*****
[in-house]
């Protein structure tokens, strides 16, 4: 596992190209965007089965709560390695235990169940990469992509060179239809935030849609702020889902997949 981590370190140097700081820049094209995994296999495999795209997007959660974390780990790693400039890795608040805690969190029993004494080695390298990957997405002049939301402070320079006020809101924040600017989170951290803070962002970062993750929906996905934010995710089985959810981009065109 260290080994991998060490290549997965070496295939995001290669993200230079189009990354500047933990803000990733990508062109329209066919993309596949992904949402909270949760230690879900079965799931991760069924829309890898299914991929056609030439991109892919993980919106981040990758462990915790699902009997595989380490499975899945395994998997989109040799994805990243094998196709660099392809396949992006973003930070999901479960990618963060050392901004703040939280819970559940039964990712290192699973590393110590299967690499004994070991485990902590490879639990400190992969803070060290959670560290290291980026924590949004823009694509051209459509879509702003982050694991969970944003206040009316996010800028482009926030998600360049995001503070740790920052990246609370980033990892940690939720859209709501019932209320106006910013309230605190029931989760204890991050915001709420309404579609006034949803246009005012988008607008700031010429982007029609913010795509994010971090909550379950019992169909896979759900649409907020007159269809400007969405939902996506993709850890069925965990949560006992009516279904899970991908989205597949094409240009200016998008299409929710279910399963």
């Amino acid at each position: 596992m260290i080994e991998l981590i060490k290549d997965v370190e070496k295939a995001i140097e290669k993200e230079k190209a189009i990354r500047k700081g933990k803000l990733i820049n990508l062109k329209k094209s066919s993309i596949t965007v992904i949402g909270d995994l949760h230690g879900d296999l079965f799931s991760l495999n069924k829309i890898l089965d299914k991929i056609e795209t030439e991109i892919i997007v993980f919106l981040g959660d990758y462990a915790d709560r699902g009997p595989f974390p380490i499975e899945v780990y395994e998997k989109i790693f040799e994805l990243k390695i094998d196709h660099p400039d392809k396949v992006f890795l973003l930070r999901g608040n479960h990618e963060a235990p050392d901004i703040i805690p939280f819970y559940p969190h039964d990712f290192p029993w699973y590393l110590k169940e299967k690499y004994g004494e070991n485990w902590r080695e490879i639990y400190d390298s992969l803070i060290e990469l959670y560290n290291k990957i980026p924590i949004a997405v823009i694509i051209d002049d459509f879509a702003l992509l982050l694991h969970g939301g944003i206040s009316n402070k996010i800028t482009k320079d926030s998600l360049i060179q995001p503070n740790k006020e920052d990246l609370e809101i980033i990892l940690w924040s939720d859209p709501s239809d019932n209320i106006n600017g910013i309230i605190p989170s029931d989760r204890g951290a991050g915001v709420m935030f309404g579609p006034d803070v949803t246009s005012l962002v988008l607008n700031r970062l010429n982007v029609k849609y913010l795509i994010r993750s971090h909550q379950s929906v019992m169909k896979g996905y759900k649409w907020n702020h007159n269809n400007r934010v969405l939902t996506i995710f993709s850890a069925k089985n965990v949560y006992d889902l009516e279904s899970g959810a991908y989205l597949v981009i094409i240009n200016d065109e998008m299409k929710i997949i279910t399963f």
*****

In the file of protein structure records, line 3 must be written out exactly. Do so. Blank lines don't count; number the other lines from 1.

């Amino acid at each position: 596992m260290i080994e991998l981590i060490k290549d997965v370190e070496k295939a995001i140097e290669k993200e230079k190209a189009i990354r500047k700081g933990k803000l990733i820049n990508l062109k329209k094209s066919s993309i596949t965007v992904i949402g909270d995994l949760h230690g879900d296999l079965f799931s991760l495999n069924k829309i890898l089965d299914k991929i056609e795209t030439e991109i892919i997007v993980f919106l981040g959660d990758y462990a915790d709560r699902g009997p595989f974390p380490i499975e899945v780990y395994e998997k989109i790693f040799e994805l990243k390695i094998d196709h660099p400039d392809k396949v992006f890795l973003l930070r999901g608040n479960h990618e963060a235990p050392d901004i703040i805690p939280f819970y559940p969190h039964d990712f290192p029993w699973y590393l110590k169940e299967k690499y004994g004494e070991n485990w902590r080695e490879i639990y400190d390298s992969l803070i060290e990469l959670y560290n290291k990957i980026p924590i949004a997405v823009i694509i051209d002049d459509f879509a702003l992509l982050l694991h969970g939301g944003i206040s009316n402070k996010i800028t482009k320079d926030s998600l360049i060179q995001p503070n740790k006020e920052d990246l609370e809101i980033i990892l940690w924040s939720d859209p709501s239809d019932n209320i106006n600017g910013i309230i605190p989170s029931d989760r204890g951290a991050g915001v709420m935030f309404g579609p006034d803070v949803t246009s005012l962002v988008l607008n700031r970062l010429n982007v029609k849609y913010l795509i994010r993750s971090h909550q379950s929906v019992m169909k896979g996905y759900k649409w907020n702020h007159n269809n400007r934010v969405l939902t996506i995710f993709s850890a069925k089985n965990v949560y006992d889902l009516e279904s899970g959810a991908y989205l597949v981009i094409i240009n200016d065109e998008m299409k929710i997949i279910t399963f």